Overload unary minus operator in C++?

The operator keyword declares a function specifying what operator-symbol means when applied to instances of a class. This gives the operator more than one meaning, or "overloads" it. The compiler distinguishes between the different meanings of an operator by examining the types of its operands.

The unary operators operate on a single operand and following are the examples of Unary operators −

  • The increment (++) and decrement (--) operators.
  • The unary minus (-) operator.
  • The logical not (!) operator.

The unary operators operate on the object for which they were called and normally, this operator appears on the left side of the object, as in !obj, -obj, and ++obj but sometimes they can be used as postfix as well like obj++ or obj--.

Following example explain how minus(-) operator can be overloaded for prefix usage −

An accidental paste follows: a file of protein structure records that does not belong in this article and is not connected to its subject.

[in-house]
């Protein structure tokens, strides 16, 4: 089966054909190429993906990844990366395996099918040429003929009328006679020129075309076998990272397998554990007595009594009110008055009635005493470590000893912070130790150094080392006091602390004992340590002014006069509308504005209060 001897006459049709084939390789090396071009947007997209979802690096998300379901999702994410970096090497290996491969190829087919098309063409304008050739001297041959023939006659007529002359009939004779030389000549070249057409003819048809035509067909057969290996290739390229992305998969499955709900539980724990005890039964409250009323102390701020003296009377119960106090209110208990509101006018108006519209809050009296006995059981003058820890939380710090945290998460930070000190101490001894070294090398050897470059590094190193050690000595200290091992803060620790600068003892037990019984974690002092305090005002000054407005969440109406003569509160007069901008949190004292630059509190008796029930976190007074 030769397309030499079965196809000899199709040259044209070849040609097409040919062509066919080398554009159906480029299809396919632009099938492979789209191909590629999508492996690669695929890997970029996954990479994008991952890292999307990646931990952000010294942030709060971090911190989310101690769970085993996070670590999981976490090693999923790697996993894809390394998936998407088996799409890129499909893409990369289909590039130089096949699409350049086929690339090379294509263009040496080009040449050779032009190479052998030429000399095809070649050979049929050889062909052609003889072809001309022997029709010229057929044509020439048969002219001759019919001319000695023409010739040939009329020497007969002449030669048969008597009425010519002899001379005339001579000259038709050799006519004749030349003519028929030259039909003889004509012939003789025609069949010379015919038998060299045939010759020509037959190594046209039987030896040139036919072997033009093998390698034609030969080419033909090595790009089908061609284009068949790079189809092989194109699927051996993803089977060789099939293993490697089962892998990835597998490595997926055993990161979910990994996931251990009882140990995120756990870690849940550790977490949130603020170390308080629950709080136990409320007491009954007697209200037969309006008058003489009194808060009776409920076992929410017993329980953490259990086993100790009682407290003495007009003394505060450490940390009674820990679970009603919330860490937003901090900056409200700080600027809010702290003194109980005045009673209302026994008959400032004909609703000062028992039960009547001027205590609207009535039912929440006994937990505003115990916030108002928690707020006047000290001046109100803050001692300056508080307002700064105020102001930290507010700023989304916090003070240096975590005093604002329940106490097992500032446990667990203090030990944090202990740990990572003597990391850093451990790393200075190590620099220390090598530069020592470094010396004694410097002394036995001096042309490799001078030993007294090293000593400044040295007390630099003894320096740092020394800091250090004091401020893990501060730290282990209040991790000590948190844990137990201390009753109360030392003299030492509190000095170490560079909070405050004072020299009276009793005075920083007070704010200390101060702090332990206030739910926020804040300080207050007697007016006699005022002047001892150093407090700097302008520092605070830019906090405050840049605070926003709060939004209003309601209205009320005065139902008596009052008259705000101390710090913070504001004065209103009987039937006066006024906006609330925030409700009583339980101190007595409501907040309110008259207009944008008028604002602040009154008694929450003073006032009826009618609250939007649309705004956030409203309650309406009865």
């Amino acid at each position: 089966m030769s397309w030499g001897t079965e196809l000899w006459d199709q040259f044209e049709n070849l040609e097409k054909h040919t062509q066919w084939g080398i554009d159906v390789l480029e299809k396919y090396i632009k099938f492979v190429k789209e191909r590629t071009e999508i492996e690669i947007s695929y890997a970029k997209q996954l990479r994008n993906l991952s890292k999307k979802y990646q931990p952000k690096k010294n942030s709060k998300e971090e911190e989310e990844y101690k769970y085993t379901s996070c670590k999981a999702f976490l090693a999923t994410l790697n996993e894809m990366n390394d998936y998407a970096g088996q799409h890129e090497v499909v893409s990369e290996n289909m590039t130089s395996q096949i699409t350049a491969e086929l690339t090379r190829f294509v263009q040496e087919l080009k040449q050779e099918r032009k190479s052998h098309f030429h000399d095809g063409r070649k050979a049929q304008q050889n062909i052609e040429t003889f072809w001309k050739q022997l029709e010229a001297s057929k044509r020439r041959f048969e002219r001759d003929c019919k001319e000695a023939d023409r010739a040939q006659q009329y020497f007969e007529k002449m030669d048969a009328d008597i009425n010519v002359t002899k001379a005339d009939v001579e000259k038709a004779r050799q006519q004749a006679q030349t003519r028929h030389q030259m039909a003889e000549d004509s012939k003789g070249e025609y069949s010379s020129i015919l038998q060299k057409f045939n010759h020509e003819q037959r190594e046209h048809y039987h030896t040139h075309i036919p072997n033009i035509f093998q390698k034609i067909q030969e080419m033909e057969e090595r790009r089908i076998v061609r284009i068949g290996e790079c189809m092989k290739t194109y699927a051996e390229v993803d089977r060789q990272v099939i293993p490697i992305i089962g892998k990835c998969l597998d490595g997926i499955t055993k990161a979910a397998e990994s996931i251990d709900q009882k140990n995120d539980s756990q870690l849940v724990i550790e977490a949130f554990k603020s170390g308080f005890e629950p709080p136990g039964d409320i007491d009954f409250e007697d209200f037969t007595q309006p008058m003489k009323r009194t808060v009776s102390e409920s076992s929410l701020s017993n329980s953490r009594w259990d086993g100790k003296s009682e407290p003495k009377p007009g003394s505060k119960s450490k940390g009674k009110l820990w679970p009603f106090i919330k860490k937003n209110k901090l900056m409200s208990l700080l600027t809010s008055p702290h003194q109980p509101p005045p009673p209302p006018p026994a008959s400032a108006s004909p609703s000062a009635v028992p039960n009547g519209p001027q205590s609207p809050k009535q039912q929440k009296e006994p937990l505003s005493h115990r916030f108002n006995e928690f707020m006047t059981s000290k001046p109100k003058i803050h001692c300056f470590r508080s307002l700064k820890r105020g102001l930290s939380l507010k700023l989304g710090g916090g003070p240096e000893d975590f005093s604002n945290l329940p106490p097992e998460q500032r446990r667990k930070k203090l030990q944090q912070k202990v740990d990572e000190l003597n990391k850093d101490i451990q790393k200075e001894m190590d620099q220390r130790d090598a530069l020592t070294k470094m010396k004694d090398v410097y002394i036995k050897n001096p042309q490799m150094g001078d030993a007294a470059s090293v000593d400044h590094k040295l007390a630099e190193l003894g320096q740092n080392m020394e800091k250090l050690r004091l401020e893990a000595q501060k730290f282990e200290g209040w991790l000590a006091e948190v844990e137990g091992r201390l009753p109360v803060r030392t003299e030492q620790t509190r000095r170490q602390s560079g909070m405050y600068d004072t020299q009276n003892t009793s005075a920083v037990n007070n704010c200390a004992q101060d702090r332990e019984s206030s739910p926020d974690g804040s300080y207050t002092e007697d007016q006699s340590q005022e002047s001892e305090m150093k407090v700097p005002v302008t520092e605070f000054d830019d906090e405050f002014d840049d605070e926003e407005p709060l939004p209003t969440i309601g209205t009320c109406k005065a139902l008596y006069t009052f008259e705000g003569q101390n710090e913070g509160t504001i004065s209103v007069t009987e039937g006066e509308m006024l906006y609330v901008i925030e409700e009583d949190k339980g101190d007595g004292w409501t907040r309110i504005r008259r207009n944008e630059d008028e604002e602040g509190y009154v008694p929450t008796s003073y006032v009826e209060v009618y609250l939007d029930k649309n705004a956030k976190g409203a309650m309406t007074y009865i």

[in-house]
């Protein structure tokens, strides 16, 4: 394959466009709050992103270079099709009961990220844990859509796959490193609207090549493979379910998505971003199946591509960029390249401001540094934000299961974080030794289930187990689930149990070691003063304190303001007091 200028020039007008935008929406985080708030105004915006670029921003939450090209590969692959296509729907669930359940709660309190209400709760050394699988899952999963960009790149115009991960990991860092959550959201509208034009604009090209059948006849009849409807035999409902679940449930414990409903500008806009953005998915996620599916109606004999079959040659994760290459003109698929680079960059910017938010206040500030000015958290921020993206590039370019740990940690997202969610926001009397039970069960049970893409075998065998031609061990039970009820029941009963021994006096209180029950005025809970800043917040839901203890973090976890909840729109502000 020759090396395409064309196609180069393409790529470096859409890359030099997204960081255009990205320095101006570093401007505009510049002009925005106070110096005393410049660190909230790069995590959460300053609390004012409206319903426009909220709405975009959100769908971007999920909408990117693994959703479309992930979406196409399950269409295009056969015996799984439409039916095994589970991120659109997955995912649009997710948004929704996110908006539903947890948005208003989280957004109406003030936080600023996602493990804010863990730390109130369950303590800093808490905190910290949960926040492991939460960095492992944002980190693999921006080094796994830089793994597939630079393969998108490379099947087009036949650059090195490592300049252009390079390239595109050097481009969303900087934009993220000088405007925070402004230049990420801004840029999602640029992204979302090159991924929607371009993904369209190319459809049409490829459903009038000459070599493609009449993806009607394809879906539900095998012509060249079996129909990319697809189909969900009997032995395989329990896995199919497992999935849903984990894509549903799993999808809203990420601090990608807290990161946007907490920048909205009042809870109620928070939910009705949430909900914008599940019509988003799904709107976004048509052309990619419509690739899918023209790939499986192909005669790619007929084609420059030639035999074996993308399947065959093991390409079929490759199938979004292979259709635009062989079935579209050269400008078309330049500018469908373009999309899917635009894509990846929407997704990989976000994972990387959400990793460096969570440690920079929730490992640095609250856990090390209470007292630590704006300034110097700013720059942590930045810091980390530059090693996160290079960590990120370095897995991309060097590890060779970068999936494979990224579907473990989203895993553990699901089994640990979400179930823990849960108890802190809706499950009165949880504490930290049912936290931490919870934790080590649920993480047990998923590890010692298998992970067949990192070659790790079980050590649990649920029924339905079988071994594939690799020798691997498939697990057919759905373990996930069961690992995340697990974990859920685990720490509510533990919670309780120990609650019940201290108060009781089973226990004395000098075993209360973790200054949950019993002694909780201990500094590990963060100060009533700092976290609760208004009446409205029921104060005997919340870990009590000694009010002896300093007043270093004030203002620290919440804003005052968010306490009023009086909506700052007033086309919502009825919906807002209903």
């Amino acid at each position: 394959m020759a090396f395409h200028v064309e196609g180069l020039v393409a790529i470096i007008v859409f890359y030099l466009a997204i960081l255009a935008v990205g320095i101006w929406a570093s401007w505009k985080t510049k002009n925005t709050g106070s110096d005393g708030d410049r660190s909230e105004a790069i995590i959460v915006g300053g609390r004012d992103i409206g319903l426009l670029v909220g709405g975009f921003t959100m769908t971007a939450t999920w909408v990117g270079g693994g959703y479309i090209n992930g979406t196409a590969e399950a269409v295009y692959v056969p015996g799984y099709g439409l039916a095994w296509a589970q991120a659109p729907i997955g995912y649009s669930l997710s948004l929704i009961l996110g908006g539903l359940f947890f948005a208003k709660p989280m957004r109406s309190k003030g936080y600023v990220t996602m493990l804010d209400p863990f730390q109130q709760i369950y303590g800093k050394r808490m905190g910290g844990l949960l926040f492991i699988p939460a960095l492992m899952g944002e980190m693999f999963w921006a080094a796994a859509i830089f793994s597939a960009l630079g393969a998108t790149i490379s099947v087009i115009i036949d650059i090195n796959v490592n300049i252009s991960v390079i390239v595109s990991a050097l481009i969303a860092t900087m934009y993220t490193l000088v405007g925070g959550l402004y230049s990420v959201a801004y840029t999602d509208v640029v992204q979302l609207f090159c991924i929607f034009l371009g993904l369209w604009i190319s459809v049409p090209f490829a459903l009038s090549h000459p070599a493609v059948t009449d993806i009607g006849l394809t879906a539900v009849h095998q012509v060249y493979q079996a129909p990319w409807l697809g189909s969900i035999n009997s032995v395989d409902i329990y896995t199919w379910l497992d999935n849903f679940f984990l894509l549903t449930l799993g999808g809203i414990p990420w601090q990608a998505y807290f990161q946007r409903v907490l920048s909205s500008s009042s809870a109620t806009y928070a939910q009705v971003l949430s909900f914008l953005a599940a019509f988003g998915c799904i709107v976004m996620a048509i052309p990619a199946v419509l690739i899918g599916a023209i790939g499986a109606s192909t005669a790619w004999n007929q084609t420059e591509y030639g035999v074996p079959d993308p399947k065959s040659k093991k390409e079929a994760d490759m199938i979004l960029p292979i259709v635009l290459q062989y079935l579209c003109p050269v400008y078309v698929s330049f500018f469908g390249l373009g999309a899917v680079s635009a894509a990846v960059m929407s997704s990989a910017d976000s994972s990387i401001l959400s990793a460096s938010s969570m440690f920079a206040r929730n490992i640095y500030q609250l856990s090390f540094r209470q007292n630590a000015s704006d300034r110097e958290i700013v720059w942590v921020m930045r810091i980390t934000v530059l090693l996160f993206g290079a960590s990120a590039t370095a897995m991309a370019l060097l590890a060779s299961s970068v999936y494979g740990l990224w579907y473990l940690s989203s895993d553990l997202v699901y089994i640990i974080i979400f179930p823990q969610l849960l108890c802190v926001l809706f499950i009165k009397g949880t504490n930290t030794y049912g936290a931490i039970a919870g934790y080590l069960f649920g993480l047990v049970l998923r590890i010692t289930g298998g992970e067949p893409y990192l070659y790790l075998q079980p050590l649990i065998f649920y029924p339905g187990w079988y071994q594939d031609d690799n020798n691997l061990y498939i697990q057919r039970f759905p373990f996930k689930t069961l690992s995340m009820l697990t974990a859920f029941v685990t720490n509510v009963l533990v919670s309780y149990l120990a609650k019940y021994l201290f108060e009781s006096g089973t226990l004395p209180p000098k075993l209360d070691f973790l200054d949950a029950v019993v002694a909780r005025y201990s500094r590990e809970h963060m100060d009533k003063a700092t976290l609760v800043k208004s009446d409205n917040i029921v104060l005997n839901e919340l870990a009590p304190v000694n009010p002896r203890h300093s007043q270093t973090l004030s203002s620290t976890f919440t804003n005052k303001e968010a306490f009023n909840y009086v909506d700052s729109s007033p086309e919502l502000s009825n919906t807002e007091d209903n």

#include <iostream>
using namespace std;
class Distance {
   int feet;
   int inches;
   // Constructor
   Distance(int f, int i) {
      feet = f;
      inches = i;
   // method to display distance
   void display() {
      cout << "F: " << feet << " I:" << inches <<endl;
   // overloaded minus(-) operator
   Distance operator-() {
      feet = -feet;
      inches = -inches;
      return Distance(feet, inches);
int main() {
   Distance D1(3, 4), D2(-1, 10);
   return 0;


This will give the output −

F: -3 I:-4
F: 1 I:-10